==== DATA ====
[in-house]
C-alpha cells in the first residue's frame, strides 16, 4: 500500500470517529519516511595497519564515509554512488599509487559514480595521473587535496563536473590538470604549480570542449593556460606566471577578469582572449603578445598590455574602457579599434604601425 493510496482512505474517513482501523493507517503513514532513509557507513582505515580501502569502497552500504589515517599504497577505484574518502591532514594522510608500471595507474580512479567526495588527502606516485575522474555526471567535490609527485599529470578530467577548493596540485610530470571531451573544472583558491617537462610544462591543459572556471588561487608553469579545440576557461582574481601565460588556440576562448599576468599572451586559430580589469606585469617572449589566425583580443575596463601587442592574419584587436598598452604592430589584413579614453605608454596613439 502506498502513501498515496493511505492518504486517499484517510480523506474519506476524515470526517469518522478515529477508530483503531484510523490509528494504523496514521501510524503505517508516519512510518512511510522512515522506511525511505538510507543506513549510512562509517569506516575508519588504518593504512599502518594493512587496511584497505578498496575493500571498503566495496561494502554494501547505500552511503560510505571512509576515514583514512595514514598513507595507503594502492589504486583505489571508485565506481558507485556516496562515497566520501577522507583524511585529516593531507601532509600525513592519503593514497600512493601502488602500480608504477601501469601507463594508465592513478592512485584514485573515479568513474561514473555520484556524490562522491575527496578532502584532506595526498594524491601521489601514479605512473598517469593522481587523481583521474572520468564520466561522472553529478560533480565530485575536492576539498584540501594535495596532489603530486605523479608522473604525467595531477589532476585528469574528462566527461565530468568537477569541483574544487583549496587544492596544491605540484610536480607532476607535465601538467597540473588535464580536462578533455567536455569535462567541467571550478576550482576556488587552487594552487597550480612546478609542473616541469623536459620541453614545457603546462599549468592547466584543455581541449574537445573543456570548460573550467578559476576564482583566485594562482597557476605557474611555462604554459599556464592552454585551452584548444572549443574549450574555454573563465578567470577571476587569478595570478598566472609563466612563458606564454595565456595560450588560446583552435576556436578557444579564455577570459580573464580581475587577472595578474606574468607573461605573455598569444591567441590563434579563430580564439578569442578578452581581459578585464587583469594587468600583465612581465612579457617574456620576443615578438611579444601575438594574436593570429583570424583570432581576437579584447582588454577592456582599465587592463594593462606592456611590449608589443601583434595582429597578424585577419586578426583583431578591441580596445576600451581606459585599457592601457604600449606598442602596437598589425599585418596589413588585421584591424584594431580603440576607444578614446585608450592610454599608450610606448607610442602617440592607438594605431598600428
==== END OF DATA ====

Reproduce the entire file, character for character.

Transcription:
[in-house]
C-alpha cells in the first residue's frame, strides 16, 4: 500500500470517529519516511595497519564515509554512488599509487559514480595521473587535496563536473590538470604549480570542449593556460606566471577578469582572449603578445598590455574602457579599434604601425 493510496482512505474517513482501523493507517503513514532513509557507513582505515580501502569502497552500504589515517599504497577505484574518502591532514594522510608500471595507474580512479567526495588527502606516485575522474555526471567535490609527485599529470578530467577548493596540485610530470571531451573544472583558491617537462610544462591543459572556471588561487608553469579545440576557461582574481601565460588556440576562448599576468599572451586559430580589469606585469617572449589566425583580443575596463601587442592574419584587436598598452604592430589584413579614453605608454596613439 502506498502513501498515496493511505492518504486517499484517510480523506474519506476524515470526517469518522478515529477508530483503531484510523490509528494504523496514521501510524503505517508516519512510518512511510522512515522506511525511505538510507543506513549510512562509517569506516575508519588504518593504512599502518594493512587496511584497505578498496575493500571498503566495496561494502554494501547505500552511503560510505571512509576515514583514512595514514598513507595507503594502492589504486583505489571508485565506481558507485556516496562515497566520501577522507583524511585529516593531507601532509600525513592519503593514497600512493601502488602500480608504477601501469601507463594508465592513478592512485584514485573515479568513474561514473555520484556524490562522491575527496578532502584532506595526498594524491601521489601514479605512473598517469593522481587523481583521474572520468564520466561522472553529478560533480565530485575536492576539498584540501594535495596532489603530486605523479608522473604525467595531477589532476585528469574528462566527461565530468568537477569541483574544487583549496587544492596544491605540484610536480607532476607535465601538467597540473588535464580536462578533455567536455569535462567541467571550478576550482576556488587552487594552487597550480612546478609542473616541469623536459620541453614545457603546462599549468592547466584543455581541449574537445573543456570548460573550467578559476576564482583566485594562482597557476605557474611555462604554459599556464592552454585551452584548444572549443574549450574555454573563465578567470577571476587569478595570478598566472609563466612563458606564454595565456595560450588560446583552435576556436578557444579564455577570459580573464580581475587577472595578474606574468607573461605573455598569444591567441590563434579563430580564439578569442578578452581581459578585464587583469594587468600583465612581465612579457617574456620576443615578438611579444601575438594574436593570429583570424583570432581576437579584447582588454577592456582599465587592463594593462606592456611590449608589443601583434595582429597578424585577419586578426583583431578591441580596445576600451581606459585599457592601457604600449606598442602596437598589425599585418596589413588585421584591424584594431580603440576607444578614446585608450592610454599608450610606448607610442602617440592607438594605431598600428